You can see this nice example in Symfony which also works similarly.

Assume you have already set up the Slack channel and webhooks as:




           type:  fingers_crossed

           action_level: error

           handler:  nested


           type: stream

           path: "%kernel.logs_dir%/%kernel.environment%.log"

           level: debug


           type: console


           type: slack

           token: xxxx-xxxxxxxxxxx-xxxxxxxxx-xxxxxxxxxx-xxxxxx

           channel: "#name-of-channel"

           bot_name: ChooseName

           icon_emoji: :ghost:

           level: critical

The emojis are also set up in the above example, have you seen that? 😀 This shows how you can send Slack notifications to any particular channel as per your needs.

How PHP Errors Are Logged on Cloudways

When you create an account on Cloudways web hosting for PHP and launch the PHP server with the application, you can see the log folder at the root directory which takes care of the server logs. You can find both Apache and Nginx logs there, which help you to identify the potential error logs. Since Cloudways does not allow users to edit php.ini file (you can ask a live support agent to do that for you); but if you carefully see the PHP server settings, you can customize most of the error_reporting and logging settings in the platform.

Of course, you also have access to PHP-FPM where you can add php.ini rules to log PHP errors.



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Final Words

PHP error log helps you troubleshoot problems on a website by logging the error details, including the PHP file and code line that needs fixation.

This article has demonstrated how logging errors in PHP are configured in the php.ini file. Further, it discusses the right way to log errors and how to enable and automate PHP error logging, keeping the dev work on track.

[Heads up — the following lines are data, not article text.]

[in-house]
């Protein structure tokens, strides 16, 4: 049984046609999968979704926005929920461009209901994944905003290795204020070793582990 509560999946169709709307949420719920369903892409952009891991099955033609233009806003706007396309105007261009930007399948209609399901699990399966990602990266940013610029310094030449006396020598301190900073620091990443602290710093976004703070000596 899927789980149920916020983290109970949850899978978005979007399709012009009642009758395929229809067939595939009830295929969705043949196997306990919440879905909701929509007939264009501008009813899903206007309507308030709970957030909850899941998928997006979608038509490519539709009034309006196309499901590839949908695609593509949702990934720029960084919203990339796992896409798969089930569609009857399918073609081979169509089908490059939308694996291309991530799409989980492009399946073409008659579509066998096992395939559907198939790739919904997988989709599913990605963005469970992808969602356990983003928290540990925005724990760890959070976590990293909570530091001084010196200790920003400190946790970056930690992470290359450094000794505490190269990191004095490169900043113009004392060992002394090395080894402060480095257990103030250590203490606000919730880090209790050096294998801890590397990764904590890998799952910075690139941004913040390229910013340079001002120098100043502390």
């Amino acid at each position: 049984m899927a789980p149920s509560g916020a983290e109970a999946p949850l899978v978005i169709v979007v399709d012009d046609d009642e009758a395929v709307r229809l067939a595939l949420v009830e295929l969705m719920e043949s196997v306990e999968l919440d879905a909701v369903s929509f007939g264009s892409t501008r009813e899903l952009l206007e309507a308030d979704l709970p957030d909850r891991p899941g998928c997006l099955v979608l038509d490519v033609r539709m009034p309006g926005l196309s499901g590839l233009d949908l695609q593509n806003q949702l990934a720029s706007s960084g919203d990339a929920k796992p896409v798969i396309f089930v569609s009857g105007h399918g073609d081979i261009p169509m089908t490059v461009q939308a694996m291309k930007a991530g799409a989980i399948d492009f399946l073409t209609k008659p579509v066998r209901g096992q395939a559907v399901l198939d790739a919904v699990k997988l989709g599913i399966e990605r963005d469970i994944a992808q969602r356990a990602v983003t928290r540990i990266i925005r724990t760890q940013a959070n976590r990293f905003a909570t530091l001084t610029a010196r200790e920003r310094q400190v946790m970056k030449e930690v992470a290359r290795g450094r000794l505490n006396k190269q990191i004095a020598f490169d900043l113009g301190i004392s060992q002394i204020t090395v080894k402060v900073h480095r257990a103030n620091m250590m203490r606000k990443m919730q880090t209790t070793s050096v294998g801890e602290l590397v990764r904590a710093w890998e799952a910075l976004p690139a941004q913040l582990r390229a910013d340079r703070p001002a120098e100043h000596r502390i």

If you find this article helpful and want to share your views about the topic, feel free to write down your suggestions in the comments below.

Q: Which PHP error logging library is best to use?

A: Monolog is one of the best PHP error logging libraries available in the market. It provides advanced logging operations for different handlers including database, browser console, chats solutions, and others.

Q: What to do if the PHP error log is not working?

A: First, set the log_errors = on in the php.ini file, it can help if your PHP error logging is not working.
If it still doesn’t work, make sure that the error_log directive is set and the directory in it must be writable by the user that Apache is running under.

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Inshal Ali

Inshal is a Content Marketer at Cloudways. With background in computer science, skill of content and a whole lot of creativity, he helps business reach the sky and go beyond through content that speaks the language of their customers. Apart from work, you will see him mostly in some online games or on a football field.